Best mates: an exploration of male adolescent friendships in contemporary young adult fictions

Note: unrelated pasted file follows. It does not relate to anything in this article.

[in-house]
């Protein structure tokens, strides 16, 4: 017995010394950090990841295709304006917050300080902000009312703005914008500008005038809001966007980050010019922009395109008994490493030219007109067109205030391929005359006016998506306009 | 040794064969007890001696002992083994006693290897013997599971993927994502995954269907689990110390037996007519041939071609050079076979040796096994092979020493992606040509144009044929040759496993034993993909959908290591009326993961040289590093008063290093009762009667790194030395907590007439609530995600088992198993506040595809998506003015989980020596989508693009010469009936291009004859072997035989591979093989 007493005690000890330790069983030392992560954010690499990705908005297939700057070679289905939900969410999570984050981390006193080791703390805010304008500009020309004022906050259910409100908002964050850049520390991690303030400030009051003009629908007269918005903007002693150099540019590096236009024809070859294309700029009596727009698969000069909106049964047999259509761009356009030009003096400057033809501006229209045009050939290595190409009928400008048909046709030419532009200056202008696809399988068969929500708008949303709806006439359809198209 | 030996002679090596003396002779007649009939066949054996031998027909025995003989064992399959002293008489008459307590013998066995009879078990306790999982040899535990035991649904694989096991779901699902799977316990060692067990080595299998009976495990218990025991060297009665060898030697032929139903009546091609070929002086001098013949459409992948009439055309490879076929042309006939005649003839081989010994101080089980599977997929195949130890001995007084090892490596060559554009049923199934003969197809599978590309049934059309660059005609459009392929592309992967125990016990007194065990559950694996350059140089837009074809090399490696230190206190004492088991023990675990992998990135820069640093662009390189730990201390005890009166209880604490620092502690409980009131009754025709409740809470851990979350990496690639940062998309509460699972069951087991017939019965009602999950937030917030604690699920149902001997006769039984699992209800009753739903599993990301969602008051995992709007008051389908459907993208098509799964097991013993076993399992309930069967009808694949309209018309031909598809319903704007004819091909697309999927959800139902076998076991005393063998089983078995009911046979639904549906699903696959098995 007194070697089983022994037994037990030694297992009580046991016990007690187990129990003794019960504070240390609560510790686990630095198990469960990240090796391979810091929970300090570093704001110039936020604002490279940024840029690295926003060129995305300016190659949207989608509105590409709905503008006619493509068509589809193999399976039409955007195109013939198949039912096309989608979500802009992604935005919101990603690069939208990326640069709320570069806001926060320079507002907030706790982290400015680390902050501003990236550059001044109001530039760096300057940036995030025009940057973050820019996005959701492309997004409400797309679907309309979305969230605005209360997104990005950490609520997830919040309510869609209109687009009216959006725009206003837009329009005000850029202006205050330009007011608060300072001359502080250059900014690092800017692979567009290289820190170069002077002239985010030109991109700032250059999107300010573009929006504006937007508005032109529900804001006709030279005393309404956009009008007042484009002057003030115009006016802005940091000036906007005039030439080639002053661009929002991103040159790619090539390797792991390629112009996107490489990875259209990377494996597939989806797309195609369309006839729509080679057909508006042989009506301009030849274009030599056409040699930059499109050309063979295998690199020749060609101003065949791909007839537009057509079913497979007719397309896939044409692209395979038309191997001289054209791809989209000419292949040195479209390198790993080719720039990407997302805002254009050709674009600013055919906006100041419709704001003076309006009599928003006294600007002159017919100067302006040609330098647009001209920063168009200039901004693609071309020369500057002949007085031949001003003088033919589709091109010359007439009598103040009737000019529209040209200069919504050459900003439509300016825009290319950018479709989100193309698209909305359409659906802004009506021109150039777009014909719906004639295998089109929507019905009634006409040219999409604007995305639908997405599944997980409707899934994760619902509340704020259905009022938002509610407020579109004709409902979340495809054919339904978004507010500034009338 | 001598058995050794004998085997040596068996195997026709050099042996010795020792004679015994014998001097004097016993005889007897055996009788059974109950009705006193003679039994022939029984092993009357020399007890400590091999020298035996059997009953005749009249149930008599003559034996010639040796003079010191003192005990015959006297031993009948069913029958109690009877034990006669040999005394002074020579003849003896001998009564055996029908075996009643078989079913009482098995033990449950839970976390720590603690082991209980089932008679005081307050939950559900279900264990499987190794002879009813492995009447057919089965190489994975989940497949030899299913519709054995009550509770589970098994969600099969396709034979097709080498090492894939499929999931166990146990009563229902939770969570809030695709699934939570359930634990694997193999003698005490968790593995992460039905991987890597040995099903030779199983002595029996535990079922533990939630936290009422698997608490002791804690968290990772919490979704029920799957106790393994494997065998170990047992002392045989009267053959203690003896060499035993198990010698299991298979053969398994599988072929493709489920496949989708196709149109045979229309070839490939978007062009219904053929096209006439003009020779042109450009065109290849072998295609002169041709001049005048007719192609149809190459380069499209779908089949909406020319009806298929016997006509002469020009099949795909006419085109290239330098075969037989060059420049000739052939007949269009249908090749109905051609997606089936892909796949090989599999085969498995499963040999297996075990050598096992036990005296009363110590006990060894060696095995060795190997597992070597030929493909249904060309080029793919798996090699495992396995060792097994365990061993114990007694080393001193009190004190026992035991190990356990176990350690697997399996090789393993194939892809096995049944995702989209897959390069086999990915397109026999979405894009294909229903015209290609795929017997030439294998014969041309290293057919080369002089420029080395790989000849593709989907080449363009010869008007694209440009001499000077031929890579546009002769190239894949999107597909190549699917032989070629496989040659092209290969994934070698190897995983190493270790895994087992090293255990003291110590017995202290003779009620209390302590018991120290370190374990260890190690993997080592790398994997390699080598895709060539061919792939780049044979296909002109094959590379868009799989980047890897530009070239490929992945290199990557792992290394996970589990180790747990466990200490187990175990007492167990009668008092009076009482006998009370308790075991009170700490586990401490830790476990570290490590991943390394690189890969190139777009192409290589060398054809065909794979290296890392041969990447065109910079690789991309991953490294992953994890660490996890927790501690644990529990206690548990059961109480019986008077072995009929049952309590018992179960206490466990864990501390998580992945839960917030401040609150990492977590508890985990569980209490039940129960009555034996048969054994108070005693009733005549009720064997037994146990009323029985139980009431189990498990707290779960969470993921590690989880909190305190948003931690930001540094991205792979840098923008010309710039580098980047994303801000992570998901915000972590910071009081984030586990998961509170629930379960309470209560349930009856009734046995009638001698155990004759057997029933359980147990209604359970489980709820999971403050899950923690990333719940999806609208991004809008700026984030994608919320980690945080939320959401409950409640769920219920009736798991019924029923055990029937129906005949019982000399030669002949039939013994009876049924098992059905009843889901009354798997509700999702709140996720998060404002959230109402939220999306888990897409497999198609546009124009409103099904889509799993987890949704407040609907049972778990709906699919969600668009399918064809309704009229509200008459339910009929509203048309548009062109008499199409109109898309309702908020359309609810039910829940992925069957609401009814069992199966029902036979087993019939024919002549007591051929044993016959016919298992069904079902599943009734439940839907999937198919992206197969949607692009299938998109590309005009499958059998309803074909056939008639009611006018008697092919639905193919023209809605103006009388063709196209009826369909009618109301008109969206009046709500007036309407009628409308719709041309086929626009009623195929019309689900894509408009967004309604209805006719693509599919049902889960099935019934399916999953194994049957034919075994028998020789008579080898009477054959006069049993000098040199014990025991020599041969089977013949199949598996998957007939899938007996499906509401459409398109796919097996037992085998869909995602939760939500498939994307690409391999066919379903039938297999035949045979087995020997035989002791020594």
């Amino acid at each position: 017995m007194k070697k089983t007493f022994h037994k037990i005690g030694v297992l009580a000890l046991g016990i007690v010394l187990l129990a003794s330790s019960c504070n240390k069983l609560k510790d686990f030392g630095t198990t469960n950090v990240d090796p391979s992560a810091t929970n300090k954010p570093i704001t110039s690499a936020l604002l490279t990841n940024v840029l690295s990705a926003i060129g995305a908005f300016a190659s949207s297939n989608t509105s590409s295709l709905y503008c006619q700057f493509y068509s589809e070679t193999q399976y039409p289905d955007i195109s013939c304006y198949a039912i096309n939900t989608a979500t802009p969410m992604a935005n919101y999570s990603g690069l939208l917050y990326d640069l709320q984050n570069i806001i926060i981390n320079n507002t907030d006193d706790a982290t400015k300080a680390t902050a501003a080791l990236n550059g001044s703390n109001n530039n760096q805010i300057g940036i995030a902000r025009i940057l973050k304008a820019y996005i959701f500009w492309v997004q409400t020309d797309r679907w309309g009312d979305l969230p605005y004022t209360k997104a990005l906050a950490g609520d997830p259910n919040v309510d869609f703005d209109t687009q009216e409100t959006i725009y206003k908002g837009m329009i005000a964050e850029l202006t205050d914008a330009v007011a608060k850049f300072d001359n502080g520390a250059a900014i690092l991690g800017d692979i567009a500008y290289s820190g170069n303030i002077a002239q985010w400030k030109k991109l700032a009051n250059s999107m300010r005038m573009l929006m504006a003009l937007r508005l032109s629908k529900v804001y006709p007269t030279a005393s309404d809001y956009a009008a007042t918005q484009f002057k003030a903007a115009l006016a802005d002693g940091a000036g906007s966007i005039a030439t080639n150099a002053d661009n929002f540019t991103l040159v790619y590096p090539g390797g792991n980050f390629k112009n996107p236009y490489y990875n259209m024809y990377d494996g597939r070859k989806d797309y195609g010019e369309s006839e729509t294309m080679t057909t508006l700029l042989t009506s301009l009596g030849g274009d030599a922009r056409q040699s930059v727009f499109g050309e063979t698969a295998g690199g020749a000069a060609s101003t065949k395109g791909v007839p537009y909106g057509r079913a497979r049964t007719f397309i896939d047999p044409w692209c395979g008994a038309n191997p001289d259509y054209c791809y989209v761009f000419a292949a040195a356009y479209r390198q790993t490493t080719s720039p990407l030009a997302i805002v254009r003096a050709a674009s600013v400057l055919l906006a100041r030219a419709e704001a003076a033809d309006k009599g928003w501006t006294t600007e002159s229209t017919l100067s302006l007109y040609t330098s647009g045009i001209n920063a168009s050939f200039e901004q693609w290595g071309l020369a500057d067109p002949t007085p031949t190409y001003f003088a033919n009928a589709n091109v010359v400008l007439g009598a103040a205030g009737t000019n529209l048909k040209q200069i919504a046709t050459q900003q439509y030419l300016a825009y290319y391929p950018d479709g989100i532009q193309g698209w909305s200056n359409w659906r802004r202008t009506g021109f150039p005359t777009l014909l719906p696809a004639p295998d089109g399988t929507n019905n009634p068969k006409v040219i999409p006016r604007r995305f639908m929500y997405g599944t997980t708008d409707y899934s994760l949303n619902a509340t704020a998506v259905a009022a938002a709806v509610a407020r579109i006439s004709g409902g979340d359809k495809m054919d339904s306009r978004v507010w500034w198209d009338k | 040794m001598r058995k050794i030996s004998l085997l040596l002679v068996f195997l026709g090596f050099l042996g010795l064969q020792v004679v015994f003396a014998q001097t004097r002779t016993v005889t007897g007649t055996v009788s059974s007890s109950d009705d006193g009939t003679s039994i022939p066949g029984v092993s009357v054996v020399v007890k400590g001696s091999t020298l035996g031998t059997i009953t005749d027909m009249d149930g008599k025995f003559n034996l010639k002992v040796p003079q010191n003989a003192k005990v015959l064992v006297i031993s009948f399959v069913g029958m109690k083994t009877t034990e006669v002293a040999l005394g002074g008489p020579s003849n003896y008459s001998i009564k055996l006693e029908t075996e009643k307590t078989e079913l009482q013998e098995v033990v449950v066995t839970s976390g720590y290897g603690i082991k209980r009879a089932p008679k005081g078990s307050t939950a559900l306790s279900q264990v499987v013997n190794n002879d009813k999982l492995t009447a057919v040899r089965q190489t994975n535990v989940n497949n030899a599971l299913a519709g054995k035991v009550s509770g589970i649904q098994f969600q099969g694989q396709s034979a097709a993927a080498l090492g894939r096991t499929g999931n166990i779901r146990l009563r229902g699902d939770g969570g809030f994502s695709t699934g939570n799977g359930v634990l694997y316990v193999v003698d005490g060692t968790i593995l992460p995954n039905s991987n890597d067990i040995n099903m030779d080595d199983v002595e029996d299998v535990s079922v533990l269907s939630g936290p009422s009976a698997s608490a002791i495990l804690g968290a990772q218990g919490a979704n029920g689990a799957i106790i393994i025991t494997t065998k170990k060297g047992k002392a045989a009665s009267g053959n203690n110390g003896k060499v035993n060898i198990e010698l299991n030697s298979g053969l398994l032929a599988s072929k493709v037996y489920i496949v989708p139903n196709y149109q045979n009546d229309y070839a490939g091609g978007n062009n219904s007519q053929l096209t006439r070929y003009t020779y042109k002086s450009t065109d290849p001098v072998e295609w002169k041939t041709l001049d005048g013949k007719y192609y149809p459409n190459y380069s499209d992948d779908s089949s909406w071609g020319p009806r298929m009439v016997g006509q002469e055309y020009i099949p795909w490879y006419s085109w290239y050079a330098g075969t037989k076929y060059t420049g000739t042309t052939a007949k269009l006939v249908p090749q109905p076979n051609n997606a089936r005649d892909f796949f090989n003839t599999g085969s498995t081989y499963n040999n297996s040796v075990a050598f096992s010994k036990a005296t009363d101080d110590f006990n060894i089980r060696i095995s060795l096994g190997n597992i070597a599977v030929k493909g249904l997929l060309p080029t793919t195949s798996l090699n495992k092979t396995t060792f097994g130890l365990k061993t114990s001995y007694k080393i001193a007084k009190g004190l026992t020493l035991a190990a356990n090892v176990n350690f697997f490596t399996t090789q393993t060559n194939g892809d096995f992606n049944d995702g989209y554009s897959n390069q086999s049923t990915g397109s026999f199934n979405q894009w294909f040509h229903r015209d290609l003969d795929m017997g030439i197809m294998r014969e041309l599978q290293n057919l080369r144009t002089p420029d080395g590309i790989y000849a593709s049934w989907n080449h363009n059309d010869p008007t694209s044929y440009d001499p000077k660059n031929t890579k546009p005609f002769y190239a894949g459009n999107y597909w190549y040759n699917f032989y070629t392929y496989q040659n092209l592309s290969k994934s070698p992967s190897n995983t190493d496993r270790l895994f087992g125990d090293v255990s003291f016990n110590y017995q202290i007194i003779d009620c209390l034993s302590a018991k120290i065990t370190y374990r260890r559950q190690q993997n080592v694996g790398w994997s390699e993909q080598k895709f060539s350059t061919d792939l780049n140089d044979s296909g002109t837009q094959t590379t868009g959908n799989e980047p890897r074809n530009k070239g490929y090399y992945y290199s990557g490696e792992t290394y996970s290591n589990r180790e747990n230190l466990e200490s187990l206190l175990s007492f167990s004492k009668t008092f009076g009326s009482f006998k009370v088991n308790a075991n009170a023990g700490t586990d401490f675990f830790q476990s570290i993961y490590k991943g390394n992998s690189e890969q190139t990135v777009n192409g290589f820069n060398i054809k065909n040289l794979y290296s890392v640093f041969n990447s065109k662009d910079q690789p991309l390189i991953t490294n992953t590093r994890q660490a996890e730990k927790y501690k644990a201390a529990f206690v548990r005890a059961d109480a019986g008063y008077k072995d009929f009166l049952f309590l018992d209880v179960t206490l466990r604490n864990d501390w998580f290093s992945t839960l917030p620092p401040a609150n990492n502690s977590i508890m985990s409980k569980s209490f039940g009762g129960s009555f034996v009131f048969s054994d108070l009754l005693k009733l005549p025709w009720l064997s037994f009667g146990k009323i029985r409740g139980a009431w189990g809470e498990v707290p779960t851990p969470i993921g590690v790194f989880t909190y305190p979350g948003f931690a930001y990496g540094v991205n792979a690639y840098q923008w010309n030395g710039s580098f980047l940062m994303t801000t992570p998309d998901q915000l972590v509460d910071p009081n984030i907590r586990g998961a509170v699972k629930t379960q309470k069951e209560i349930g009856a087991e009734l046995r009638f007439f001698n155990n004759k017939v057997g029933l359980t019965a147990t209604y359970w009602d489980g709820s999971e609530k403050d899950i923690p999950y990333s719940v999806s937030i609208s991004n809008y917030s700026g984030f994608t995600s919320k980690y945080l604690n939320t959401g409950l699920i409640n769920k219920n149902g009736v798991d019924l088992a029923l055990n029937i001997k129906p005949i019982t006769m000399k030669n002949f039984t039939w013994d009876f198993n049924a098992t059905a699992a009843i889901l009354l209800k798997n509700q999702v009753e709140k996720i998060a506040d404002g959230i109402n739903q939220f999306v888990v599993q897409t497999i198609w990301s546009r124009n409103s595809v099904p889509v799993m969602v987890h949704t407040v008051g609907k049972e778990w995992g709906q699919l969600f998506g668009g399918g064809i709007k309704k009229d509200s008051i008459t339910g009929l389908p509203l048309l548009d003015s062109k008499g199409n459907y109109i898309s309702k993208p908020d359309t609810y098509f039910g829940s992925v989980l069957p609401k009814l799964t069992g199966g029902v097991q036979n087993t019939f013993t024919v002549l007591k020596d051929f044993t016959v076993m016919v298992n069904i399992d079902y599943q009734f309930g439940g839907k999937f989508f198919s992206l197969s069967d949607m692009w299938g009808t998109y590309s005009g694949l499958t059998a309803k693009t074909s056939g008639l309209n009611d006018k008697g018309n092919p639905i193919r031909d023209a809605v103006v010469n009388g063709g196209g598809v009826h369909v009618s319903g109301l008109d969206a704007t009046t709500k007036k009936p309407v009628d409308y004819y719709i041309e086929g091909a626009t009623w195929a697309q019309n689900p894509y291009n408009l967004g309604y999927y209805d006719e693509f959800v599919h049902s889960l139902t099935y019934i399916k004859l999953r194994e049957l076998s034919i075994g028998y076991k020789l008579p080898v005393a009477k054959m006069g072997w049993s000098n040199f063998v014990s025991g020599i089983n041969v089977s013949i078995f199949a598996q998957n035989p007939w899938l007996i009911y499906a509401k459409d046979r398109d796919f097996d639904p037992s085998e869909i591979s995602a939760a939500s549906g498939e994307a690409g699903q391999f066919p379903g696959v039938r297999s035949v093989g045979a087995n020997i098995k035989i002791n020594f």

In this paper I explore the ways in which a number of contemporary authors represent friendships between adolescent boys in their fictional narratives. I consider how they negotiate current debates around boys' socialisation which suggest that normative masculinity discourses, which privilege competition, independence and success, potentially conflict with understandings of friendship as intimate and disclosing. I go on to examine the ways in which authors present the peer group, the wider network of relationships that exist outside individual friendships, as this group potentially influences the social landscape of boys through its ability to police masculinity performances as well as acting as a support network. In considering the fictional friendships that the narratives reveal, I reflect on the nature of masculinities in terms of their stability and re-enforcement, and suggest that ultimately the texts represent a body of work that offers flexible versions of male friendships for, although dominant versions of masculinity impact on the friendships represented in the narratives, they do not eliminate the possibility for individual accounts of friendship that are both intimate and supportive.
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